Pray Naked Redux

Pray Naked Redux March 12, 2015
Naked man on a beach, leaping into the air.  Seen from behind.
I am re-using this photo because it was just as awesome last year.

Some of you may recall my post on Agora last year about the soi-disant “Religious Freedom Bill” then wending its way through the Georgia legislature.  At the time, I advocated skyclad (ie, naked) rituals in protest of the law if it went into effect.  (And having bail money).  Well, the stupid happened again, only this time it actually passed the Senate.  It is now on the way to the Georgia House, where if it passes by Sine Die on April 2 (the day after April Fool’s),  it will become state law.

Dusty Dionne (yes, that Dusty) greets this news with less hostility than I, also with a list of new freedoms the law could grant to Wiccans.  (BUT HE LEFT OUT NAKED RITUALS IN PUBLIC!  an oversight I’m sure.)  He got the attention of Jim Galloway, who is a local columnist on political matters and who seems confused about whether it’s a hoax.

I’ve actually met Jim, though he probably doesn’t remember me, so I’ll offer a bit of perspective. It’s not a hoax exactly, and I hesitate to call it a joke even though Dusty is definitely having a bit of fun. There are actually a whole bunch of Wiccans in Georgia (thirty-five different organizations of various sizes currently listed on Witchvox, and I know of many more), and have been for decades; Georgia actually recognized Ravenwood Church and Seminary of the Old Religion as a legal religious organization in the mid-70s, before the Federal government recognized any Wiccan group as such.   And Wiccans (as well as other modern Pagans) tend to welcome people of all sexual and gender orientations.  Laws that oppress or harass them, or that have the effect of allowing them to be oppressed or harassed, are laws against our own. We will fight for our own.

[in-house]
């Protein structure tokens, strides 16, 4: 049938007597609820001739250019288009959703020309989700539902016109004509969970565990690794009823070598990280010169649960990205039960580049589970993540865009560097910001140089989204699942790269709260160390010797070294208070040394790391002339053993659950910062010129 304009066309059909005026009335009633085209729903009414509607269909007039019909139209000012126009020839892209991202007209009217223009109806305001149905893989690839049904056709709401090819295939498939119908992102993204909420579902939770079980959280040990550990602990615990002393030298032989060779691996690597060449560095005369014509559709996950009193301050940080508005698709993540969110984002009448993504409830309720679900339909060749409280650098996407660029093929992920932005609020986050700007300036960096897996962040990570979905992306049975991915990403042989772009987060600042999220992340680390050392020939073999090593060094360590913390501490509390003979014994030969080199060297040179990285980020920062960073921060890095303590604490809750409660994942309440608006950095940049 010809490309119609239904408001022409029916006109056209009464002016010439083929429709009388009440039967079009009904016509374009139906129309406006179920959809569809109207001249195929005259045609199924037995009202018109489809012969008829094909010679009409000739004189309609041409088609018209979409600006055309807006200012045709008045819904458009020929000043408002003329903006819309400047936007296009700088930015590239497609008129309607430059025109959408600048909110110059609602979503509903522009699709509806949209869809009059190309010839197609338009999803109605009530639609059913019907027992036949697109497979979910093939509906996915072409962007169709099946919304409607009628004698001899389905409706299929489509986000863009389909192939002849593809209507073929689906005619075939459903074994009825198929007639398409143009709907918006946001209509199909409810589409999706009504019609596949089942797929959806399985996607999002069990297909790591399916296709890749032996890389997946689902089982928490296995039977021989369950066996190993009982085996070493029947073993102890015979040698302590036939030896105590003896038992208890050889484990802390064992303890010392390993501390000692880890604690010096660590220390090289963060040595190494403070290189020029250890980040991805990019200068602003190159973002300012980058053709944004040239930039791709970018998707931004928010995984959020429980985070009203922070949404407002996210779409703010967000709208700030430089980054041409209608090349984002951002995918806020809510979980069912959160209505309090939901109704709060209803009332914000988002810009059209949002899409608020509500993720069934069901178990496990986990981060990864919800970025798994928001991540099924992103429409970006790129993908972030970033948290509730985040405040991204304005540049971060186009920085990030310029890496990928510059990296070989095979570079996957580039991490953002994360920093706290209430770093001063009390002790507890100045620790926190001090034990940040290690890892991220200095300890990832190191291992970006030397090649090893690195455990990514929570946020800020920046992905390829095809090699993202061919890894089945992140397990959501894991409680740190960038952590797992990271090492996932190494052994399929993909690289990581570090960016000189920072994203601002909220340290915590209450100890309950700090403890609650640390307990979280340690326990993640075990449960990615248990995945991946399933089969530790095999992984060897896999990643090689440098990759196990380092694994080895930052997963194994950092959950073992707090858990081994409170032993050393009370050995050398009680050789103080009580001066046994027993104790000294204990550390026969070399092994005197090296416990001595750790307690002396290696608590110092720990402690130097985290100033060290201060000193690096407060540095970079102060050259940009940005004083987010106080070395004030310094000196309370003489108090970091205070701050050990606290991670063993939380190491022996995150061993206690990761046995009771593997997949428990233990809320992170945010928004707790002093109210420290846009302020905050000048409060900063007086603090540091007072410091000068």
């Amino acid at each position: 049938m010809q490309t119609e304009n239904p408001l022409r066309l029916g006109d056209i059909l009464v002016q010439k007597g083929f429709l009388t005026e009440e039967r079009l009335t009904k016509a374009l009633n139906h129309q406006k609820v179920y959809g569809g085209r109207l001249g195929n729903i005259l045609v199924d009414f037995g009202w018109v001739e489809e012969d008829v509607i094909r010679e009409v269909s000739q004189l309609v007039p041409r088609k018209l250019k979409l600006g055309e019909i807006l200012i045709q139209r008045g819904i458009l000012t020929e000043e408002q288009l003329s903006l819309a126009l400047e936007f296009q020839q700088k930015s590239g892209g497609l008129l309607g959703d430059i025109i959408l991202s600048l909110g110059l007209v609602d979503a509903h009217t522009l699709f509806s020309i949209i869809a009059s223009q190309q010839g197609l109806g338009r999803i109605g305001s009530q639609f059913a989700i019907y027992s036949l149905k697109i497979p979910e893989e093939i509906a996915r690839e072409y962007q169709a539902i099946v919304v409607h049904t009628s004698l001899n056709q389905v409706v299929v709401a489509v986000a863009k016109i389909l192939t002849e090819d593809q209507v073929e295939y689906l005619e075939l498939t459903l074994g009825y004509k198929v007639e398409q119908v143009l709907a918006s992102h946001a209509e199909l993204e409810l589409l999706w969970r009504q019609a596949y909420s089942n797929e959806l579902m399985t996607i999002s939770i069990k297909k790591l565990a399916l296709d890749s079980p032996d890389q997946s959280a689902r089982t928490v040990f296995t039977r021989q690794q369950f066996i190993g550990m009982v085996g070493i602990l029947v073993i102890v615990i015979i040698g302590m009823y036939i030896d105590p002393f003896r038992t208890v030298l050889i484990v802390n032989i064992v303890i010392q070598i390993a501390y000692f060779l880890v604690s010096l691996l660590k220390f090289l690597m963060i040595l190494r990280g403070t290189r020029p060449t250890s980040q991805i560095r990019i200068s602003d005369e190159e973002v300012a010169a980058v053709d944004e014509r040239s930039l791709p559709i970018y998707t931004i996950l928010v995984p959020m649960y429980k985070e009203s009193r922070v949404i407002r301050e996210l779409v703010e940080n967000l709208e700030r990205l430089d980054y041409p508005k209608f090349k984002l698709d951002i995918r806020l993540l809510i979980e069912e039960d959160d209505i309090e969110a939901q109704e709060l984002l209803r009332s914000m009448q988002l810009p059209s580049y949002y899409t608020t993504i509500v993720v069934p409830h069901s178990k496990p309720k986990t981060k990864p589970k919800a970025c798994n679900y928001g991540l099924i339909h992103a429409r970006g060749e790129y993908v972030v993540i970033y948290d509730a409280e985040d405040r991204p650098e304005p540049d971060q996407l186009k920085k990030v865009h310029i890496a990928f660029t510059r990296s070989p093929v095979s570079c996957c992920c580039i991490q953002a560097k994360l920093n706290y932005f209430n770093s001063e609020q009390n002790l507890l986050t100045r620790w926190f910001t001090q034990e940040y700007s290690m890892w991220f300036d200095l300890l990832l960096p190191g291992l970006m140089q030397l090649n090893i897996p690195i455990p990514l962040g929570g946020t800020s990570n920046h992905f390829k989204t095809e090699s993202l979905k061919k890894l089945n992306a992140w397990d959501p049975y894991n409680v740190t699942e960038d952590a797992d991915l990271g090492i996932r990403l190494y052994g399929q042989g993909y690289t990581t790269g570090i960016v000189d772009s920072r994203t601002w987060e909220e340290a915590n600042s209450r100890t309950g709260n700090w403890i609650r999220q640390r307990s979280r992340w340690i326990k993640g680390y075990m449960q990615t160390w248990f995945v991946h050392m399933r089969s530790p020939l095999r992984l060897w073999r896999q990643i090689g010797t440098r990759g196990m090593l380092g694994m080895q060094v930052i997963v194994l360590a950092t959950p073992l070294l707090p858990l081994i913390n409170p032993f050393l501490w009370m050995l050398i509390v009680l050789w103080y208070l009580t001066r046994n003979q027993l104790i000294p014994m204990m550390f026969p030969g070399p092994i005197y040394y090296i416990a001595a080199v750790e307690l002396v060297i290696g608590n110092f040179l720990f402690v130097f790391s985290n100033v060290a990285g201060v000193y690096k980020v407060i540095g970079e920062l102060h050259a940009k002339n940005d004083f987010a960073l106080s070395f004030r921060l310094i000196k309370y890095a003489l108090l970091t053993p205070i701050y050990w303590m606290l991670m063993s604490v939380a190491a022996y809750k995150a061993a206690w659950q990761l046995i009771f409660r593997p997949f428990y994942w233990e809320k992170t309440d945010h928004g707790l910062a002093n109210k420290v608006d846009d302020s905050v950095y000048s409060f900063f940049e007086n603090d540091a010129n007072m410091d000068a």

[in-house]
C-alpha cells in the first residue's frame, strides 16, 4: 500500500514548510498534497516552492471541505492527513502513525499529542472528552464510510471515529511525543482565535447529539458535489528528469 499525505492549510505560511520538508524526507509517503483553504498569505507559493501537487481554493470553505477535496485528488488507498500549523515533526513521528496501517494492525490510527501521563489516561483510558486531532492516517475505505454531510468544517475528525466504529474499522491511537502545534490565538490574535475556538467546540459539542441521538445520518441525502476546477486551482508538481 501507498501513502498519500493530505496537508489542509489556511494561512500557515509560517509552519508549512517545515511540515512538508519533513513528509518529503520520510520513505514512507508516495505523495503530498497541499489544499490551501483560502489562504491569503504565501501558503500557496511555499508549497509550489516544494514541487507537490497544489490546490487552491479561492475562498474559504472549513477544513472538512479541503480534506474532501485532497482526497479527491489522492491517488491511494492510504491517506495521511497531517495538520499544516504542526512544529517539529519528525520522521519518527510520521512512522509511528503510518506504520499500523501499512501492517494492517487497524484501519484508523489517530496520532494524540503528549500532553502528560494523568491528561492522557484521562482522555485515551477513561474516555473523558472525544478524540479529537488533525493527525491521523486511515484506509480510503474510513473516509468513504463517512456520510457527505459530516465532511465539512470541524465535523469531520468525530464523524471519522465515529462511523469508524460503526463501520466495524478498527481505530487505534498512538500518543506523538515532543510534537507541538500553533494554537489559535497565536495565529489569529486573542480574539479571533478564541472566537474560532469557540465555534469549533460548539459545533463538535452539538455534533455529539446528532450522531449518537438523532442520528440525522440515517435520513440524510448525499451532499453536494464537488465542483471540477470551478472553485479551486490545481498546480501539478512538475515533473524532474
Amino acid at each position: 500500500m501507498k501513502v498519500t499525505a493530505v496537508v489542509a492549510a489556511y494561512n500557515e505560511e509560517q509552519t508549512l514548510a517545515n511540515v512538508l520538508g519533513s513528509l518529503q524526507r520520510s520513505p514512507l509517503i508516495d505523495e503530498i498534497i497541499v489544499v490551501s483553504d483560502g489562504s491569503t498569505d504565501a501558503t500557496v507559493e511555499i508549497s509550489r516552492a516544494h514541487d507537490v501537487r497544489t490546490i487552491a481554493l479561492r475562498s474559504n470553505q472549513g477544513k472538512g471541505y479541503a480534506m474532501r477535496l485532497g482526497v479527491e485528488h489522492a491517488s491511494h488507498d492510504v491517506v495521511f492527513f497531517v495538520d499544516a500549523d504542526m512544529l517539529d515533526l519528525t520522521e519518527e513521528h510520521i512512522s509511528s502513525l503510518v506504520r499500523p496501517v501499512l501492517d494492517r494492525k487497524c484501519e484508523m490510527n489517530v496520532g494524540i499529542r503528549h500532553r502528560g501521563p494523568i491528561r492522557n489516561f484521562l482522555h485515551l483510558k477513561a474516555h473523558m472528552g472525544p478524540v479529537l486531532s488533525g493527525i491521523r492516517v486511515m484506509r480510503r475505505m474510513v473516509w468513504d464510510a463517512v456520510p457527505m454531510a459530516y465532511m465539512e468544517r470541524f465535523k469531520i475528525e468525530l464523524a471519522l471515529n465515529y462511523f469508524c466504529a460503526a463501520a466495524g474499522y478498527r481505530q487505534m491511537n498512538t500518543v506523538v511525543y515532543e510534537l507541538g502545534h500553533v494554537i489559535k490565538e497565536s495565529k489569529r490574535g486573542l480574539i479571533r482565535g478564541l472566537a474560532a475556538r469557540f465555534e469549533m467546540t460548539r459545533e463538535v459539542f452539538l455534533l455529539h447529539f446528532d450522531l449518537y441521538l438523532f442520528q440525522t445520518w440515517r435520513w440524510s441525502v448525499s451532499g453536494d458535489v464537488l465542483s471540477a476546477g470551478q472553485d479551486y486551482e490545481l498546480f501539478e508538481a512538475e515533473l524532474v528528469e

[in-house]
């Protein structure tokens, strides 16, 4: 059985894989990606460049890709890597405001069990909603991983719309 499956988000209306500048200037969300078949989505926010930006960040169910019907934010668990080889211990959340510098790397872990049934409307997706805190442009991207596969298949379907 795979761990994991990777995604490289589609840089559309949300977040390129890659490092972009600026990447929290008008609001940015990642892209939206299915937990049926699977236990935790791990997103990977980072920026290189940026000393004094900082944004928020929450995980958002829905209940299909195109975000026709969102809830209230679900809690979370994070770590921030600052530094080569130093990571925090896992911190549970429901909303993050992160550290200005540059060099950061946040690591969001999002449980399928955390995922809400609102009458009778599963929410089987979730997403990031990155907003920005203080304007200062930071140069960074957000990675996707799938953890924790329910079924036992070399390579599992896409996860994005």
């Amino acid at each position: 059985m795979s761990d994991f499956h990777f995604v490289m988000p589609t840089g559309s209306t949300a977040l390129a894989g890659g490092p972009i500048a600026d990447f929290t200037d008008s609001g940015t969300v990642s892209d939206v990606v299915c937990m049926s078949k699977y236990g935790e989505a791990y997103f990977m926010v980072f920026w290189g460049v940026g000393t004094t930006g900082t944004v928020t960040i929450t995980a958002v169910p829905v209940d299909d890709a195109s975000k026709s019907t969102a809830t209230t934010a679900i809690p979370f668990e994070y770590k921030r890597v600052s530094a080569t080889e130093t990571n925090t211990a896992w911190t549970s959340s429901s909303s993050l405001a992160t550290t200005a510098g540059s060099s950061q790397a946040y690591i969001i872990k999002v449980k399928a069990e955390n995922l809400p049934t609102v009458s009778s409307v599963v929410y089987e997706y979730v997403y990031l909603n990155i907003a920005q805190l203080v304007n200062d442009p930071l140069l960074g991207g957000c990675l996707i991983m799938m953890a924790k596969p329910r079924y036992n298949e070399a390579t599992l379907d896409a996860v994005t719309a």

Look:  The Georgia state constitution already offers very robust protections to religious expression, even more than the First Amendment. Unnecessary laws are generally a pack of trouble on principle, and many people feel…I am one of them…that the only “protection” this will actually offer is for bigots in mainstream faiths.  However, that won’t stop us religious weirdos from challenging the law in various ways to demonstrate its flaws or poke holes in it.  I personally don’t care if someone takes a blood sample…but I might well, as clergy of a minority faith which absolutely does sanction same-sex marriages, go help a nice couple get a license and see what happens.

As folks of our ilk have demonstrated lately, we are not fans of dogma.  But there is a relevant principle we tend to agree on.  Be careful what you wish for.

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